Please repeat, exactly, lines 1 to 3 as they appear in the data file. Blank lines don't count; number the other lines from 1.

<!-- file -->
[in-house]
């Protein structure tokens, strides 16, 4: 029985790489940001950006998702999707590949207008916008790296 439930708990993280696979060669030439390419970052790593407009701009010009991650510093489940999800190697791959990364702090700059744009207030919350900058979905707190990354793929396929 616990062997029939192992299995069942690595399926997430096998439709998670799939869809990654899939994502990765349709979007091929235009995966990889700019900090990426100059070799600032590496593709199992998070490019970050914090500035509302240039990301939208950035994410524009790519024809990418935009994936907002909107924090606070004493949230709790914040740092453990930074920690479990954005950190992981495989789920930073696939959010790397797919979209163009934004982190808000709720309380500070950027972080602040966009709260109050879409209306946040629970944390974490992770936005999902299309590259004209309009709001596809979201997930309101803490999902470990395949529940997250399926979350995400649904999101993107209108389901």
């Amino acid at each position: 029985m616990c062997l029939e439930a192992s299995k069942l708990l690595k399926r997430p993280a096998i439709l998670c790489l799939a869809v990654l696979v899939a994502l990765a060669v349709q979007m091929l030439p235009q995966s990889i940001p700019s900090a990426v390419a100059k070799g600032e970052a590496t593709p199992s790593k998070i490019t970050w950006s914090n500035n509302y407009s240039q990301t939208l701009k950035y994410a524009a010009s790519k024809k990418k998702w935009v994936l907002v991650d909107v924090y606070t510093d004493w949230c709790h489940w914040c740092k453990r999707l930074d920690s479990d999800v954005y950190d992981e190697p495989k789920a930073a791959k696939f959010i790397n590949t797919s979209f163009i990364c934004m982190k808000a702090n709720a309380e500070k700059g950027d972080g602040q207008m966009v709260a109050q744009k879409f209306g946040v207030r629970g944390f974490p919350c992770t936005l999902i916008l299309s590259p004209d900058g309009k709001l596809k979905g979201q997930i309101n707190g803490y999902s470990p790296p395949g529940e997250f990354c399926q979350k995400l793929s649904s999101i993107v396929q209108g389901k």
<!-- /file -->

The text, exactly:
[in-house]
């Protein structure tokens, strides 16, 4: 029985790489940001950006998702999707590949207008916008790296 439930708990993280696979060669030439390419970052790593407009701009010009991650510093489940999800190697791959990364702090700059744009207030919350900058979905707190990354793929396929 616990062997029939192992299995069942690595399926997430096998439709998670799939869809990654899939994502990765349709979007091929235009995966990889700019900090990426100059070799600032590496593709199992998070490019970050914090500035509302240039990301939208950035994410524009790519024809990418935009994936907002909107924090606070004493949230709790914040740092453990930074920690479990954005950190992981495989789920930073696939959010790397797919979209163009934004982190808000709720309380500070950027972080602040966009709260109050879409209306946040629970944390974490992770936005999902299309590259004209309009709001596809979201997930309101803490999902470990395949529940997250399926979350995400649904999101993107209108389901």
């Amino acid at each position: 029985m616990c062997l029939e439930a192992s299995k069942l708990l690595k399926r997430p993280a096998i439709l998670c790489l799939a869809v990654l696979v899939a994502l990765a060669v349709q979007m091929l030439p235009q995966s990889i940001p700019s900090a990426v390419a100059k070799g600032e970052a590496t593709p199992s790593k998070i490019t970050w950006s914090n500035n509302y407009s240039q990301t939208l701009k950035y994410a524009a010009s790519k024809k990418k998702w935009v994936l907002v991650d909107v924090y606070t510093d004493w949230c709790h489940w914040c740092k453990r999707l930074d920690s479990d999800v954005y950190d992981e190697p495989k789920a930073a791959k696939f959010i790397n590949t797919s979209f163009i990364c934004m982190k808000a702090n709720a309380e500070k700059g950027d972080g602040q207008m966009v709260a109050q744009k879409f209306g946040v207030r629970g944390f974490p919350c992770t936005l999902i916008l299309s590259p004209d900058g309009k709001l596809k979905g979201q997930i309101n707190g803490y999902s470990p790296p395949g529940e997250f990354c399926q979350k995400l793929s649904s999101i993107v396929q209108g389901k």